Like Fitzgerald, Albee presents unconventional gender roles through Martha in ‘Who’s Afraid of Virginia Woolf?’. A 1960s audience may have described the portrayal of Martha as vulgar due to her open sexuality and her dominance over both men throughout the play. The ideal woman in the 1960s was a traditional suburban housewife who was meant to only be concerned by their children, husband and her home which is the antithesis of Martha. The first stage direction in the play states that “Martha enters, followed by George” symbolising both Martha’s strength as well as George’s submissiveness as he follows her around tidying up after her. As well as this, Martha insults and dehumanises George calling him a “flop” and “muckmouth” which exerts even more dominance over George, lifting her status up. Martha’s strength is also embedded in her status within the university because her father is the president of the university. This shows that despite her appearing to contradict the traditional roles of women, her power is still embedded in a man’s authority and status which she relies on when trying to bring George down. She acts as a prize to be won by Nick leading her to openly commit adultery in front of George even telling him that she is “necking with one of the guests” which not only highlights her dysfunctional and unique marriage with George but shows how her sexuality is key to her identity. Martha also has many attributes that the audience would expect a man to have, for example, she is a heavy drinker and no longer drinks “ladylike little drinkies”. Instead she favours “rubbing alcohol” and is met with shock when Nick says “My God you can swill it down can’t you”. This shock demonstrates how rebellious Martha is against gender norms and how unsettling it is to the men around her. However, another side of her character that is still unconventional in a different way is her emotional instability. When Martha is talking about her marriage she uses multiple questions, interrupts herself and uses vague language like “whatever-it-is” demonstrating her confusion and mental instability that she doesn’t even try to hide. This open display of vulnerability is just as unusual for women at the time as they were meant to be calm and collected and mental health was a taboo topic. Martha’s dominance and sense of rebellion is heightened by being contrasted to Honey who is often referred to as a ‘mouse’ due to her meak and overly-polite disposition. She often fades into the background or isn’t even in the scene as she’s being sick in the bathroom. This makes Martha appear stronger, more powerful and more equal to the men in the play rather than the women. You could argue that Martha and Jordan Baker in ‘The Great Gatsby’ both serve a similar purpose of demonstrating how a strong controversial woman can function in a traditional society with fixed values despite the time differences between the texts.

Both Fitzgerald and Albee look at the relationship between gender and power. Tom is arguably the most powerful character in ‘The Great Gatsby’ due to his typically masculine attributes, including his physical and financial strength. This is seen in the beginning of the book when Fitzgerald writes that there was a “boom” when he shut the window leading to “the curtains and the rugs and the two young women ballooned slowly to the floor”. The use of the syndetic list suggests that the women are another piece of the furniture that have no power and are objects. As well as that, they are the end of the list insinuating that they are an afterthought and are not important enough to grab Nick’s attention. In addition, the use of the word “boom” demonstrates Tom’s physical power that him closing the window almost causes an explosion. Another example of this is when “Tom Buchanan broke [Myrtle’s] nose with his open hand” which suggests that when Tom feels that his power is threatened he reacts in an aggressive way to regain it. This aggressive display of strength highlights the relationship between traditional masculine attributes and power. In contrast, Fitzgerald presents Jordan as having power over men due to her unconventional femininity. Jordan seems to exert a certain type of power over Nick as he was “almost surprised into murmuring an apology for having disturbed her by coming in” that is the antithesis to the conventionally vulnerable appearance of women. The fact that Nick was “surprised” shows how shocking and unsettling the idea of the ‘New Woman’ was to men as their independence often represented their power. However, this idea of women being powerful isn’t displayed throughout the whole of ‘The Great Gatsby’. Male narration, especially Nick’s, dominates the book giving their opinion and judgement on what’s happening and the other characters, therefore influencing the reader. This means that women have a complete lack of control over how their story is being told and how they are being perceived. This may show a critical view of Fitzgerld’s towards women as he doesn’t allow them to include their own story or opinions into the novel.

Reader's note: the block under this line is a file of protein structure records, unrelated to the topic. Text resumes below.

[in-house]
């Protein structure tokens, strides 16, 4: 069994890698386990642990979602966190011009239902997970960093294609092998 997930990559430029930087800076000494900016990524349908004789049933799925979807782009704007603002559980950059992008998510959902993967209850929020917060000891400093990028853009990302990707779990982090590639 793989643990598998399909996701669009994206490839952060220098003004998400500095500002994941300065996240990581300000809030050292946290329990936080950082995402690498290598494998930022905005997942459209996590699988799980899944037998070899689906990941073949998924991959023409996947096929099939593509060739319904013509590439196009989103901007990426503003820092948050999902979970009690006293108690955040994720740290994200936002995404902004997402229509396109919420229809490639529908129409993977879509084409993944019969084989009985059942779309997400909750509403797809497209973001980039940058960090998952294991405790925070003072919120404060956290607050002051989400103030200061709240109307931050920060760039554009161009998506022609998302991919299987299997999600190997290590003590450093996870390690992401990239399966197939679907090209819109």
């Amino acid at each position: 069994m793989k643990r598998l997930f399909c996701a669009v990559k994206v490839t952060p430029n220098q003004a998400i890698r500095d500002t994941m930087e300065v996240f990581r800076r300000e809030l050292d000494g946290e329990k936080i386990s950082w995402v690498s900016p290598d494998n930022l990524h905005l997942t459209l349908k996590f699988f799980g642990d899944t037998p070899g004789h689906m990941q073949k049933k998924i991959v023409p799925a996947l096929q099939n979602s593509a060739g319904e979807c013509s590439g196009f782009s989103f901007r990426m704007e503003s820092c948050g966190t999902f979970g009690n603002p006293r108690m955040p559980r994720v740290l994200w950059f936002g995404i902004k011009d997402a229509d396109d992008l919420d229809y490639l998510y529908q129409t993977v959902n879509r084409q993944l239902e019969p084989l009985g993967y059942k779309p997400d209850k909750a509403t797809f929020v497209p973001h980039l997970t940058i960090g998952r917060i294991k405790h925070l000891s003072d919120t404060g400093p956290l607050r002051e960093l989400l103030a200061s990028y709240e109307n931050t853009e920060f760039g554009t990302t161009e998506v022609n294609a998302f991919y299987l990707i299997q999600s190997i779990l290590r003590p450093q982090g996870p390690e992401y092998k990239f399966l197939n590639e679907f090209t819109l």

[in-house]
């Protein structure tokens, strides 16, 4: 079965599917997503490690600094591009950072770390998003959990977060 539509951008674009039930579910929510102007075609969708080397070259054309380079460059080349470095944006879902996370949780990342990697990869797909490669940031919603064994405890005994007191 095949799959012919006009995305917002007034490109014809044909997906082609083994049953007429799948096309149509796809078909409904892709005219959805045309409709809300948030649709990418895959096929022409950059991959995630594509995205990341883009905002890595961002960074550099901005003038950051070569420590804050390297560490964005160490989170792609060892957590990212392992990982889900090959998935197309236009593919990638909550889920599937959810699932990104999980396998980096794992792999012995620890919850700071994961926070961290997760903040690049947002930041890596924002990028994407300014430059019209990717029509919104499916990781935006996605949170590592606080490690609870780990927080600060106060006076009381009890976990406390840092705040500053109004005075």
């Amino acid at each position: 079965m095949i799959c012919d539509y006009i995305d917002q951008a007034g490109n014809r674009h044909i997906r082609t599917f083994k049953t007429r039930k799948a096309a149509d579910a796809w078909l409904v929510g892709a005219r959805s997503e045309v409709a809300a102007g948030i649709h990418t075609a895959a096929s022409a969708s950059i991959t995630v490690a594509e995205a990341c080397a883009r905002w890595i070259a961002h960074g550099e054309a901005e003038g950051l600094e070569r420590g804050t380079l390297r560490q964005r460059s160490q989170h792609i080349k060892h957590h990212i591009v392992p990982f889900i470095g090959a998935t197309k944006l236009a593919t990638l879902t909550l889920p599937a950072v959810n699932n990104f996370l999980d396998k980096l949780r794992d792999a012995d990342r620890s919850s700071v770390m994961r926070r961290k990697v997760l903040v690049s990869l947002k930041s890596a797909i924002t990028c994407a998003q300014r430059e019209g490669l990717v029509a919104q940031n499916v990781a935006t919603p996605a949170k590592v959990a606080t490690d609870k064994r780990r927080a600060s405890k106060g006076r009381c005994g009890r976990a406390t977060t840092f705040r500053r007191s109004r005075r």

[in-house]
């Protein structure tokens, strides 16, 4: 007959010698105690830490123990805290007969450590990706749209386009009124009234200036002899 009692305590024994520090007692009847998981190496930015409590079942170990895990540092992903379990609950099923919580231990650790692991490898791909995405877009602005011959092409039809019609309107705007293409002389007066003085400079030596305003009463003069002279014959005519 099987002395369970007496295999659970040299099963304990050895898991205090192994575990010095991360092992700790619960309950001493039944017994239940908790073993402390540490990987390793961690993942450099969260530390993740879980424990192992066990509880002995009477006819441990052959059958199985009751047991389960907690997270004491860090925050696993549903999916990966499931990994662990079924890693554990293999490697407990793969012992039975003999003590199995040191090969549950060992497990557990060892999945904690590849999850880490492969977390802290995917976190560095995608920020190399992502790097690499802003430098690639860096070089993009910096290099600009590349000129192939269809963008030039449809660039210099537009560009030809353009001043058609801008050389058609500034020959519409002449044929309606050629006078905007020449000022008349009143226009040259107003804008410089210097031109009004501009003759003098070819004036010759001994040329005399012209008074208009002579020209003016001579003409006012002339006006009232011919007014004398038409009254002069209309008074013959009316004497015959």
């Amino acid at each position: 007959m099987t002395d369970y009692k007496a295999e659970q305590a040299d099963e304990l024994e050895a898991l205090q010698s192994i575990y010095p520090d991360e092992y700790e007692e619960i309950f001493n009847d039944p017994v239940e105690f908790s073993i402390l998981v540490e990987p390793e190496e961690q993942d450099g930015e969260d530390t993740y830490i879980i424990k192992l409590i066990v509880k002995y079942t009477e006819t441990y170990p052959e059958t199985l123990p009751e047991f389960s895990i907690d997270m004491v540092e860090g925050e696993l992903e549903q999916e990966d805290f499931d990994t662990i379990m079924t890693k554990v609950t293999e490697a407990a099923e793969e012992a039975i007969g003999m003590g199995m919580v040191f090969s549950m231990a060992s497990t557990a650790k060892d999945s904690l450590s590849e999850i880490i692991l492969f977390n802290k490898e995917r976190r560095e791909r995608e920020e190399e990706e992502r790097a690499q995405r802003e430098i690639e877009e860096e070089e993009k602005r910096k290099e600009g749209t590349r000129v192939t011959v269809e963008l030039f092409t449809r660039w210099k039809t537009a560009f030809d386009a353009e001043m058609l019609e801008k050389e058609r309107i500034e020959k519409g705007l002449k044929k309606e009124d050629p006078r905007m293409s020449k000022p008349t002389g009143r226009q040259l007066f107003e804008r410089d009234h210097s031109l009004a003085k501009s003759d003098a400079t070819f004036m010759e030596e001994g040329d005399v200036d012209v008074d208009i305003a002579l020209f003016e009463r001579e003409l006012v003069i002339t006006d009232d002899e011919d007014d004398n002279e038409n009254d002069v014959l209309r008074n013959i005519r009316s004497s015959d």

Unlike ‘The Great Gatsby’, there isn’t a one sided power dynamic in ‘Who’s Afraid of Virginia Woolf?’ as character’s change their status from victims to victors. Due to the play being based on an American style Theatre of the absurd, there is a level of ambiguity throughout the play and there’s no clear cut power figure. While Martha may seem like she has the most power due to her unconventional display of sexuality and loud openness, her vulnerability at the end of the play when she admits she is afraid of Virginia Woolf seems to undermine this sense of control. Martha’s power can be argued to be similar to Jordan Baker’s in ‘The Great Gatsby’ as it is her nonconformist attitude towards gender roles and stereotypes that gives her control. Martha’s power in the play often comes from degrading others, in particular George. For example, she tells everyone that he is an “old bog in the history department”, highlighting his failed career as well as potentially emasculating him in front of Nick. It is through these frequent insults that Martha is able to divert attention away from her insecurities and secrets, like their son, and lift her status up so she appears powerful and in control. It is when George reveals that their son isn’t real that Martha’s power crumbles and the roles are reversed because George is suddenly in control of their story and what they present to not only Nick and Honey but also to the audience. George builds his dominance over his wife and guests slowly throughout the play so it is often undetectable to the audience. However, by Act 3 George’s authority is clear as he directs the other characters in games like “bringing up baby”, tearing down everyone’s illusions and secrets until they are vulnerable and powerless. Martha and George may also seem to balance each other out in power as they could be seen as both not having any. This vulnerability is seen when discussing children. When Martha and George are explaining how they couldn’t have children Martha’s stage direction says “A hint of communion in this” demonstrating that there is a level of unity between them through their lack of ability to have children. It also could be argued that men and women aren’t equal in their power in ‘Who’s Afraid of Virginia Woolf?’ because ultimately a man ends the play with complete control over the other characters, the constant dynamic power shifts between them suggest that Albee believed women and men can be equal and used this play as an example of that.